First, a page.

Did you know that Clay Buchholz is the most-talented 7-ERA starter in the history of baseball, basketball, or football?  Well, sorta.  Tonight he returns to the Sox rotation.

Sabermetricians generally took the superficial view of Buchholz:  that he'd been lucky early in his career, and the bad luck "caught up" to him this year.  (The dice don't know what they rolled last time, babe.)

Bill James, of course, is on the same team, watches Buchholz constantly, and here was James' quickie scouting report in 2011:


When looking at Clay Buchholz's ERA vs. his home runs allowed, strikeouts, and walks it seems he overachieved last year. Does he have anything special that makes you think he could have a repeat performance of last year? He does seem to get a lot of weak ground balls.
Asked by: Izzy
Answered: 1/13/2011

Well.  . . he allowed only 9 home runs all year, so I'm not sure why you mentioned that.   But his ERA (2.33) was much better than his component ERA (2.88), and component ERA does predict future ERA better than actual ERA predicts itself. 

Buchholz is a very interesting pitcher, in that he has about four "A" pitches, so that you can't predict his mix the way you normally can. . .you just never know what he will be working with.  You don't know what he will throw on any count.  Sometimes in the past this may have caused problems for him, that, when things weren't going his way, it was hard to say what he should go back to.     Whether it will make him a pitcher who consistently out-performs his component ERA. ...I couldn't guess. 


Dr. D does wonder about Buchholz' makeup, like he does about Brandon Morrow's makeup .... that's just noodling.

My own guesstimate on Buchholz:  he's a Grade A starter, this season has just been "one of those things," because starters fluctuate wildly from one season to the next.  Check Steve Carlton's 1972 and 1973.  John Benson called this the Cy Young rule:  the starter who won the Cy Young will often have a terrible year the next.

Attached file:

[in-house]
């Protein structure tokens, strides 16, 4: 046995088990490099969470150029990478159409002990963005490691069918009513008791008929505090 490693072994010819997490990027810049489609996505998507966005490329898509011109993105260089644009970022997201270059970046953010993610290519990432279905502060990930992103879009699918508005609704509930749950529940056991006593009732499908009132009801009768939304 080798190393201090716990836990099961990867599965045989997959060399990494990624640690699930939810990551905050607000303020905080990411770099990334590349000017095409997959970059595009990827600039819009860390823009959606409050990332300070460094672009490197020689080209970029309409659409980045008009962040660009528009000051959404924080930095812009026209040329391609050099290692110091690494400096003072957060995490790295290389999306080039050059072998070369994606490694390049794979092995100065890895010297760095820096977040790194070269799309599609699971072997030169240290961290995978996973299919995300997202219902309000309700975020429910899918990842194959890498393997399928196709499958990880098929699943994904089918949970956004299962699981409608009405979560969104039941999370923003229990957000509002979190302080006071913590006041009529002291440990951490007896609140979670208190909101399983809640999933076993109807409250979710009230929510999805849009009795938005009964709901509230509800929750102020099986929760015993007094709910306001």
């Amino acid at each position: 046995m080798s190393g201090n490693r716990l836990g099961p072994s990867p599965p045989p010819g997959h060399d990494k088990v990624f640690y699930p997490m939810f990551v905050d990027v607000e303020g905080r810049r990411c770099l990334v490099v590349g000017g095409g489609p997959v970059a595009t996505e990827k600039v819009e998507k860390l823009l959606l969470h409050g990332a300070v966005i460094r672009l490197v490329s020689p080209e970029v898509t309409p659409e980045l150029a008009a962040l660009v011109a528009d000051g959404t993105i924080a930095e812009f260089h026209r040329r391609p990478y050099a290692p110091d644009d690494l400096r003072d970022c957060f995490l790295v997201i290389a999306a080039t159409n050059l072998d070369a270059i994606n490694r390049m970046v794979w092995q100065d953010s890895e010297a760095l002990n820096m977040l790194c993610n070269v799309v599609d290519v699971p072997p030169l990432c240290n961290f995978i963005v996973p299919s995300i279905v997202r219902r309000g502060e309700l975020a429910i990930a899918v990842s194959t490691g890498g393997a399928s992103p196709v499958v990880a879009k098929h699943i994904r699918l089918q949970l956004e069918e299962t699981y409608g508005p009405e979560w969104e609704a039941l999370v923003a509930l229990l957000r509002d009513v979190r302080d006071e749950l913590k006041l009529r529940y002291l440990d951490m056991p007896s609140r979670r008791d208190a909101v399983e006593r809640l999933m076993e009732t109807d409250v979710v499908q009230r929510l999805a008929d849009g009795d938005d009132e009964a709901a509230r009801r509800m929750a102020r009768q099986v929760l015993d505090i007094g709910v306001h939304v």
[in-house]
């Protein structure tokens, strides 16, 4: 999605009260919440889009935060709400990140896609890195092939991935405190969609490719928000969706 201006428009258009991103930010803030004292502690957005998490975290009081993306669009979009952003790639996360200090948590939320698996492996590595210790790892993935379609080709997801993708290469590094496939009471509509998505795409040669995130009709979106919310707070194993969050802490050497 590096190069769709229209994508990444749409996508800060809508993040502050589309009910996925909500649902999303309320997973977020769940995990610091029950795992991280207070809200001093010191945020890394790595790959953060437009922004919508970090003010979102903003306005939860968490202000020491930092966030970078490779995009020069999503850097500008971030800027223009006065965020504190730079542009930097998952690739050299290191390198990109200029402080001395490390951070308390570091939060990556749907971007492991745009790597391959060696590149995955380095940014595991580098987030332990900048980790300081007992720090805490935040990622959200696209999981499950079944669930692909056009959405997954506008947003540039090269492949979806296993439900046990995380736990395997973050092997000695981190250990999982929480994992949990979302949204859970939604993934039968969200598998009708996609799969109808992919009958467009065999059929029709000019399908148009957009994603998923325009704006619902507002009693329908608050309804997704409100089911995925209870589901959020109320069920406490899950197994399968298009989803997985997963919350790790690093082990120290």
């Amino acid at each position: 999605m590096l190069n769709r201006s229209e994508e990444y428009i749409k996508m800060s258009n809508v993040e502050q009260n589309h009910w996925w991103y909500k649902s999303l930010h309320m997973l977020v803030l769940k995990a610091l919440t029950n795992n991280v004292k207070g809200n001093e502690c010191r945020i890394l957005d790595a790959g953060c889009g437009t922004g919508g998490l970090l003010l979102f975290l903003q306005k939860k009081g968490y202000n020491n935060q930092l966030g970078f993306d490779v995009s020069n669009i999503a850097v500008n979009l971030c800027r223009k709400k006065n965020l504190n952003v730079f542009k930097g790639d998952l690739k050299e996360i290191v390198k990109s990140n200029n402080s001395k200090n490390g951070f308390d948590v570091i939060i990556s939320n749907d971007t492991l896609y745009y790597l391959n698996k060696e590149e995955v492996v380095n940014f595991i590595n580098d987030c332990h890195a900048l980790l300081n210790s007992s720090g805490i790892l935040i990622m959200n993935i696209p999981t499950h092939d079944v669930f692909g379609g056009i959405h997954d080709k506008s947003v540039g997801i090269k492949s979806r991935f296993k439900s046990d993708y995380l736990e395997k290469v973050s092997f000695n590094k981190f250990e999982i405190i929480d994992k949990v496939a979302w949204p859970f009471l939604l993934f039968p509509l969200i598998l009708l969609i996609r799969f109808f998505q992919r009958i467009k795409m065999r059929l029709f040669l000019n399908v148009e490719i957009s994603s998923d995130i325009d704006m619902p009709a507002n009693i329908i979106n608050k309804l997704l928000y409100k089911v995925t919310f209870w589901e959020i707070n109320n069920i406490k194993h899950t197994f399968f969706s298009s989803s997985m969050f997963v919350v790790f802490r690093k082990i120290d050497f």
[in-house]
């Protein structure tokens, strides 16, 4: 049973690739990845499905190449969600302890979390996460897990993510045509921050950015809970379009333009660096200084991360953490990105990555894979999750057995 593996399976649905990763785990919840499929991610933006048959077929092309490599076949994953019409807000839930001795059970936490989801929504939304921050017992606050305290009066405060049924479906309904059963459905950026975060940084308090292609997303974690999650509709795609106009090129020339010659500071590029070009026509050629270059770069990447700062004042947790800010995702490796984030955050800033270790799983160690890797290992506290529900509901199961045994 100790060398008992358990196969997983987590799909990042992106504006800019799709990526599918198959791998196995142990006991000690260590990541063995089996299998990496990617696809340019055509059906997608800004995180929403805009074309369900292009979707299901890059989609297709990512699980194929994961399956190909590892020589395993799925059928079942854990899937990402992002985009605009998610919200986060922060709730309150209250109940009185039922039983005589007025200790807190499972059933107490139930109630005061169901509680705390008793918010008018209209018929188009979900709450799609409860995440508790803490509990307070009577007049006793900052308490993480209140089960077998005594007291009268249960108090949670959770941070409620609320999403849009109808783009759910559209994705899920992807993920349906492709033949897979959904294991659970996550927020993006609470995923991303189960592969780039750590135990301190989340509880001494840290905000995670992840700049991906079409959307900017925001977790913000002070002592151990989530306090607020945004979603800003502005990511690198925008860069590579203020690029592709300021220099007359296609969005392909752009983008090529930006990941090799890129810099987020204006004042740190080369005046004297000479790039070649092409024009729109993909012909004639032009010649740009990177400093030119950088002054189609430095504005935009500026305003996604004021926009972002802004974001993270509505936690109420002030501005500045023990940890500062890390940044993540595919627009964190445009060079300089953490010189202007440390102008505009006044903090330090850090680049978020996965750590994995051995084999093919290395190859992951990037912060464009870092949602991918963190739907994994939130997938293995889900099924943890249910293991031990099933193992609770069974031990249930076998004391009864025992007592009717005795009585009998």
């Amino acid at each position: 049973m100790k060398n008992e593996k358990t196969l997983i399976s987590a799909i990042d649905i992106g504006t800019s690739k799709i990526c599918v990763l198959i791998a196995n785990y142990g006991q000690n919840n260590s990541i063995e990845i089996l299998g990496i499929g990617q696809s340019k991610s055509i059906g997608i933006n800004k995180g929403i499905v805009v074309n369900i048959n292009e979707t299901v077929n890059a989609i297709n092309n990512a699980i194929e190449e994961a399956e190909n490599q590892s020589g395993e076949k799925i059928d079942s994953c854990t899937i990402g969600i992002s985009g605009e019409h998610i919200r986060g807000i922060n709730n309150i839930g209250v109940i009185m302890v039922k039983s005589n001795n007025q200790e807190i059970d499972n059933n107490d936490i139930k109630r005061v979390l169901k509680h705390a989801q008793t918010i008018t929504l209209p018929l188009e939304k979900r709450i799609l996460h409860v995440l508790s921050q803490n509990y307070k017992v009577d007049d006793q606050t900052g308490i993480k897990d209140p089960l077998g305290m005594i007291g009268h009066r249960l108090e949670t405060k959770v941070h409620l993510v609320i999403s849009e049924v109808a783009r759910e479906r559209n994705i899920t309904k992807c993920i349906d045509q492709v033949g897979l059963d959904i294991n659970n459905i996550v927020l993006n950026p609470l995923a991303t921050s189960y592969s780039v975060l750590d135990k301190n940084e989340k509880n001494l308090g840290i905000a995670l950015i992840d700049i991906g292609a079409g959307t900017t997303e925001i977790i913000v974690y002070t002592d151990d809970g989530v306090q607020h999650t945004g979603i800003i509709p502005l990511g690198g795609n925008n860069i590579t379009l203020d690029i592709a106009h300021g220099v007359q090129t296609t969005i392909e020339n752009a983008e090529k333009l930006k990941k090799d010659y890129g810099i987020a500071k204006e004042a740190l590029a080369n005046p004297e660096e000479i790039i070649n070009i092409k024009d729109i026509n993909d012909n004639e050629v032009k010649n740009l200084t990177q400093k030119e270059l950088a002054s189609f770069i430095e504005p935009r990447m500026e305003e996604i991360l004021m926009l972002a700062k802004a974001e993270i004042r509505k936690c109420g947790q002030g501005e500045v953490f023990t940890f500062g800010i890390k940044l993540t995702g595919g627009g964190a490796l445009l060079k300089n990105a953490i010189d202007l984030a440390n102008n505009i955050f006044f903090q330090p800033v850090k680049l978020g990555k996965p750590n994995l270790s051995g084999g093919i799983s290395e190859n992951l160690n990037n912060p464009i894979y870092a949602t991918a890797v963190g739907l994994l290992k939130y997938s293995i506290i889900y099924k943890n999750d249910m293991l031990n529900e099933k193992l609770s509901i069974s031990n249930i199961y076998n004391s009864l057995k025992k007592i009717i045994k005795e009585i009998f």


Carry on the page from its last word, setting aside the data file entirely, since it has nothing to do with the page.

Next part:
As for tonight, let's just hope Buchholz isn't sharp, is all.


Dr D




I think we need to get to a course :- )




I'm in a deep keeper fantasy league with 10 AL only teams and 10 NL only teams. Incredibly, his owner this year released him (in a KEEPER league!) when he got blown up in May and then hit the DL. I gobbled that up like a goose eating your garbage. OMNOMNOM.
Without any confirmation...he is right in my rotation. Today. And I'm expecting big things in the second half. :)
Let's just hope he's only OK today since he's rusty. Mwahaha.

Add comment

Filtered HTML

  • Web page addresses and e-mail addresses turn into links automatically.
  • Allowed HTML tags: <a> <em> <strong> <cite> <blockquote> <code> <ul> <ol> <li> <dl> <dt> <dd><p><br>
  • Lines and paragraphs break automatically.

Plain text

  • No HTML tags allowed.
  • Web page addresses and e-mail addresses turn into links automatically.
  • Lines and paragraphs break automatically.


  • Allowed HTML tags: <a> <em> <strong> <cite> <blockquote> <code> <ul> <ol> <li> <dl> <dt> <dd>
  • Lines and paragraphs break automatically.
  • Web page addresses and e-mail addresses turn into links automatically.